Within equal opportunities principles and legislation, applications will be assessed in the light of an applicant’s ability to meet the following entry requirements:
1. Academic ability
Proven and potential academic excellence
Applicants are normally expected to be predicted or have achieved a first-class or strong upper second-class undergraduate degree with honours (or equivalent international qualifications), as a minimum, in any subject.
For applicants with a degree from the USA, the minimum GPA sought is 3.5 out of 4.0.
If you hold non-UK qualifications and wish to check how your qualifications match these requirements, you can contact the National Recognition Information Centre for the United Kingdom (UK NARIC).
You should have an adequate knowledge of Classical Hebrew or Aramaic or Syriac.
No Graduate Record Examination (GRE) or GMAT scores are sought.
Other appropriate indicators will include:
You will be required to supply supporting documents with your application, including references and an official transcript. See 'How to apply' for instructions on the documents you will need and how these will be assessed.
Performance at interview(s)
Interviews may be held as part of the admissions process.
Interviews are not a regular feature of the admissions process, but a Skype interview may be arranged by the assessors if considered helpful; for example, to discuss the suitability of the chosen course. The interview will normally be held by the two assessors, and the date and time will be agreed by email. Candidates would not need to do any additional preparations for their Skype interview.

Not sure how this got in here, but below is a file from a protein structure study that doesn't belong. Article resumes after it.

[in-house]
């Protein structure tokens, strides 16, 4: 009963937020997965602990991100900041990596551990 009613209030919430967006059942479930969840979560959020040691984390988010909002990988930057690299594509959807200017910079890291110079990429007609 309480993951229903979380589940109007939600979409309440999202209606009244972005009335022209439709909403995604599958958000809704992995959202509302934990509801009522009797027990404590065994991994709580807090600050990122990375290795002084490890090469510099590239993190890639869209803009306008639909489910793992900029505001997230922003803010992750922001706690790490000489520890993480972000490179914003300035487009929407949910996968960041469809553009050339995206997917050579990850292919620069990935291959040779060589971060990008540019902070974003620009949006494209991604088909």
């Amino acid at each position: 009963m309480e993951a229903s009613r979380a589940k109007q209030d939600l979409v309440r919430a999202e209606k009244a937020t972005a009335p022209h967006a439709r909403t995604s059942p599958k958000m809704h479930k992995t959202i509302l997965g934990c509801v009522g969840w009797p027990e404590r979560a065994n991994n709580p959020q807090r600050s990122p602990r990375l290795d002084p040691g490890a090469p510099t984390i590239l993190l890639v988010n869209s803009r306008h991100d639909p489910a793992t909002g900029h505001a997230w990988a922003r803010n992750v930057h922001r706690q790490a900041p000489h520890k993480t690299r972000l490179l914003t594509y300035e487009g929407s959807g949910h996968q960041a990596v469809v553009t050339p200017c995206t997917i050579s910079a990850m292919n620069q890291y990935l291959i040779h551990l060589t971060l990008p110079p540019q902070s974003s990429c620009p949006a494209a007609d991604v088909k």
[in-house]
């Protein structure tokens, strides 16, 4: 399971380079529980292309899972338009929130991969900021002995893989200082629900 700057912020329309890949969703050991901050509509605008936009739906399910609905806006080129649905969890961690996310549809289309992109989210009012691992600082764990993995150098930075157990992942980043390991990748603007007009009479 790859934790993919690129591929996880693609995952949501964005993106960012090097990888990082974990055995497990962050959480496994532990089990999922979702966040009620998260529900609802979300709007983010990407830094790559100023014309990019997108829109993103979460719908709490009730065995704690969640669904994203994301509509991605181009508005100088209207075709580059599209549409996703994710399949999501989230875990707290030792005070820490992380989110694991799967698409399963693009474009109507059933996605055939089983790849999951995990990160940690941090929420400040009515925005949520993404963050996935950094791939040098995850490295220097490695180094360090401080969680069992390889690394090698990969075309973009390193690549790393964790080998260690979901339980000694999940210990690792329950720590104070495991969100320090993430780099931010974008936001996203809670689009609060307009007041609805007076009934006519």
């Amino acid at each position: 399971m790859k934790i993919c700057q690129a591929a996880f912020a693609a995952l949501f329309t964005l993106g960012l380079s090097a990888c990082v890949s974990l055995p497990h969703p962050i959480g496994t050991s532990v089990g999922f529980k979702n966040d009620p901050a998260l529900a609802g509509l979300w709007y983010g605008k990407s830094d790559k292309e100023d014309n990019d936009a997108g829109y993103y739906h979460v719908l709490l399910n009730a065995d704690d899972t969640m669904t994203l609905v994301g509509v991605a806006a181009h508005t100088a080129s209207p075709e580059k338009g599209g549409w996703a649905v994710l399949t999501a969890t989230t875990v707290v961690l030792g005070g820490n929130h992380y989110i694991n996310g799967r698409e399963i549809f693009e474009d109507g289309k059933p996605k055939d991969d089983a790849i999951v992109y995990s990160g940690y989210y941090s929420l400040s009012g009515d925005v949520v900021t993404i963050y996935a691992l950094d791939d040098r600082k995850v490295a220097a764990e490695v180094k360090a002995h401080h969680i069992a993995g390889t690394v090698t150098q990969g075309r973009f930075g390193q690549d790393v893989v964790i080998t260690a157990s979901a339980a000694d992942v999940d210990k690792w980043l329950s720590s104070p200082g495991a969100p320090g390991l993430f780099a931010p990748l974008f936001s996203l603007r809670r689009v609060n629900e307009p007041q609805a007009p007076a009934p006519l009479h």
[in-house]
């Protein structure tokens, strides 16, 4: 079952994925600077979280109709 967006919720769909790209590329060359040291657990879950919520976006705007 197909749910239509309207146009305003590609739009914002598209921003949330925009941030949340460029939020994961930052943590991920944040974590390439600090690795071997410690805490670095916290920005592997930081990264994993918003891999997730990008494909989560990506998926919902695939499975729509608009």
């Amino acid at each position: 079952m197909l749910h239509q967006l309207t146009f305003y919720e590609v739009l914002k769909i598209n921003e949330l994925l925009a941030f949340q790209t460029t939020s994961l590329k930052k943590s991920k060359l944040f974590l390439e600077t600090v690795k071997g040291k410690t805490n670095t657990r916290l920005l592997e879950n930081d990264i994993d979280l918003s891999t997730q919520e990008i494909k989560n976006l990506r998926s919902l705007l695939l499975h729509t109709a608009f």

Publications are not expected.
Other qualifications, evidence of excellence and relevant experience
Evidence of proficiency in Greek or Latin will be expected if options in either of these languages are chosen.
2. English language requirement
Applicants whose first language is not English are usually required to provide evidence of proficiency in English at the higher level required by the University.
3. Availability of supervision, teaching, facilities and places
The following factors will govern whether candidates can be offered places:
- The ability of the Faculty of Oriental Studies to provide the appropriate supervision, research opportunities, teaching and facilities for your chosen area of work.
- Minimum and maximum limits to the numbers of students who may be admitted to Oxford's research and taught programmes.
The provision of supervision, where required, is subject to the following points: